The second reason for the prohibitions on rentals of units that are not the owners’ primary residence is the city’s current housing shortage…and the fact that full units, whether they be houses, apartments, duplex units or guest houses, could all easily be rented to long-term resident tenants instead. Allowing full units to be used as short-term rentals removes those units from availability to the resident population, and further decreases the amount of available (and often more affordable) housing in the city. And that not only increases the scarcity of housing, but pushes up rents for the remaining units, making the long-term housing market even less affordable.
But not all short-term rental hosts are absentees or non-residents. In fact, judging from the very vocal crowds at recent hearings on the proposed ordinance, a very large percentage of hosts (84%, according to AirBnB) are on-site resident owners or tenants, who want and truly need the extra income they gain by renting a spare room or two in a home that they occupy. And most of them say they greatly enjoy getting to know their visitors, who enrich their lives in numerous ways.
“This is middle class America loving life,” says Hancock Park homeowner Suzan Fellman of her and her neighbors’ experiences as short-term rental hosts of spare rooms in their homes.
The practice of renting out spare rooms has been around almost as long as people have lived in houses, so the phenomenon is nothing new. But what does seem to be new is how people now prefer to structure those kinds of rentals. In the past, when people (including this writer) rented out spare rooms, it was likely on a month-to-month basis, with tenants staying for one month, six months, or a year at a time…very much like traditional rentals of larger spaces.
With the advent of services like AirBnB, however, it has become very convenient – if not even more convenient – for hosts to rent rooms by the day or week. And according to such hosts, who have been among the most vocal and passionate speakers at recent city hearings, short-term rentals (defined by the city and the current proposed control ordinance as stays of less than 30 days) are preferable to longer-term rentals, because hosts can choose how often they’d like the room occupied, and when they want to rent it and when they don’t. They also say they prefer to have short-term guests, rather than long-term roommates, and they appreciate the help of services such as AirBnB with screening tenants and setting pricing.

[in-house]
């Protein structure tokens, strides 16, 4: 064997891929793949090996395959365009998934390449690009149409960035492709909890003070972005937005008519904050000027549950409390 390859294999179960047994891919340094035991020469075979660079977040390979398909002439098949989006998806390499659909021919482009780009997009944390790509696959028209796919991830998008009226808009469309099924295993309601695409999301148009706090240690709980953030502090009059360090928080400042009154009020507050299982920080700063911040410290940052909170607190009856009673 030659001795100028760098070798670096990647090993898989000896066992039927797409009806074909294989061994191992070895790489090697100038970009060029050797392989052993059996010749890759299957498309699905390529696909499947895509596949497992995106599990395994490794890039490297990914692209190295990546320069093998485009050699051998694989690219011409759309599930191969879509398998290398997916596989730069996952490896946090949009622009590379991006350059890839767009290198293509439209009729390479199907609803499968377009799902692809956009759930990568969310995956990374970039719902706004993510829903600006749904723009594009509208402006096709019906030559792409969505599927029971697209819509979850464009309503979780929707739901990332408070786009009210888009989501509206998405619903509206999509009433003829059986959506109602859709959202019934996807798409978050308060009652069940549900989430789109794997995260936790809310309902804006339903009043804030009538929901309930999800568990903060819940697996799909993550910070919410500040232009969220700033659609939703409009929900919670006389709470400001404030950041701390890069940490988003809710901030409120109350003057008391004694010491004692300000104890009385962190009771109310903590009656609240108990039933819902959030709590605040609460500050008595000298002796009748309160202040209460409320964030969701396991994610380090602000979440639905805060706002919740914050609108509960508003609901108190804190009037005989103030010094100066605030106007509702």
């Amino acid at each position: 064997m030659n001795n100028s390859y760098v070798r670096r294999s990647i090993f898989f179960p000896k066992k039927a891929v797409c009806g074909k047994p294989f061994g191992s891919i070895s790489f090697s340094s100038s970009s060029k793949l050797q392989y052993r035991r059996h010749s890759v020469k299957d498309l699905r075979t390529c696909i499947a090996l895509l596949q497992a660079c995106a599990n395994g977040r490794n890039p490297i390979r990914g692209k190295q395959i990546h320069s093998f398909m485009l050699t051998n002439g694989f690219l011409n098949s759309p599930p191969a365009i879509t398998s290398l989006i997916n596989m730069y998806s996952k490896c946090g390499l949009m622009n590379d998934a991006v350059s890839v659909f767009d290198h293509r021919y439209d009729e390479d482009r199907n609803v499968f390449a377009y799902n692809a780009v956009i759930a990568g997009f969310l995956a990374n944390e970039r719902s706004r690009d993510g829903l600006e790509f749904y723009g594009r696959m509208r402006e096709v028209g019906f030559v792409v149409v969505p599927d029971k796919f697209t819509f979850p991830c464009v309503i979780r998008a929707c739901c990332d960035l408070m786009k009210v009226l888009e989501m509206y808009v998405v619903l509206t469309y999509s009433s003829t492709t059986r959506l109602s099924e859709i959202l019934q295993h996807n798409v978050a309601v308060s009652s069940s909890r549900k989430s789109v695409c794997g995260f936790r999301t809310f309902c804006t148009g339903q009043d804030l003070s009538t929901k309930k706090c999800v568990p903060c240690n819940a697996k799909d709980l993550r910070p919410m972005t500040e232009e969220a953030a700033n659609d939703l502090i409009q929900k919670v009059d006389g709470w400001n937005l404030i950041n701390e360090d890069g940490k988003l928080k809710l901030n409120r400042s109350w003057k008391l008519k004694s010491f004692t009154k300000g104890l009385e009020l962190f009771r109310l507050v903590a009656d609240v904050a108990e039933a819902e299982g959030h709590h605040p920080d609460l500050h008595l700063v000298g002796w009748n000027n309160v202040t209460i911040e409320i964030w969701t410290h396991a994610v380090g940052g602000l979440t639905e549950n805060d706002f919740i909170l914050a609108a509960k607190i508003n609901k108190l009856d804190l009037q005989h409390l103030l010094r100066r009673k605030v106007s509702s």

But, finally, it is also, quite frankly, much more lucrative to rent spaces by the day than by the month. A quick online search today shows an average rate around $100 per night for AirBnB rooms in the Hancock Park area…and a monthly rate of around $1000 for longer-term single room rentals (as currently advertised on CraigsList.com). So a host could realize the same amount of income from either 10 nights of short-term rentals, or a full month of a longer tenant stay. It’s not hard to see which they’d prefer, if income is the primary motivator.
So a lot of spare rooms that might once have been rented to permanent or semi-permanent residents of the city – most with modest incomes – are now being rented to travelers and visitors instead.
Fellman is one such resident host, who rents spare rooms in her large Hancock Park home through AirBnB. Like many others speaking out on short-term rentals these days, Fellman says she came close to losing her beloved home in the economic downturn a few years ago, but that renting out rooms to short-term visitors provided the income she needed to stay in her home, maintain it properly, and even improve the property, which benefits the overall neighborhood.
Fellman says it’s “disheartening” that the city is becoming more unaffordable, especially for senior citizens (and especially older women) who may have lost a spouse and would be in danger of losing their homes without the supplemental income short-term rentals can provide. Fellman says she has seen “the feeling of desperation of ‘how am I going to keep my home?'” among many of her neighbors. “I keep seeing the faces of these older people,” she told the Buzz, “and I know they’re scared.” But she said several of her neighbors have been “saved” by turning to AirBnB, which has created a “safe platform” for people to invite paying guests into their homes.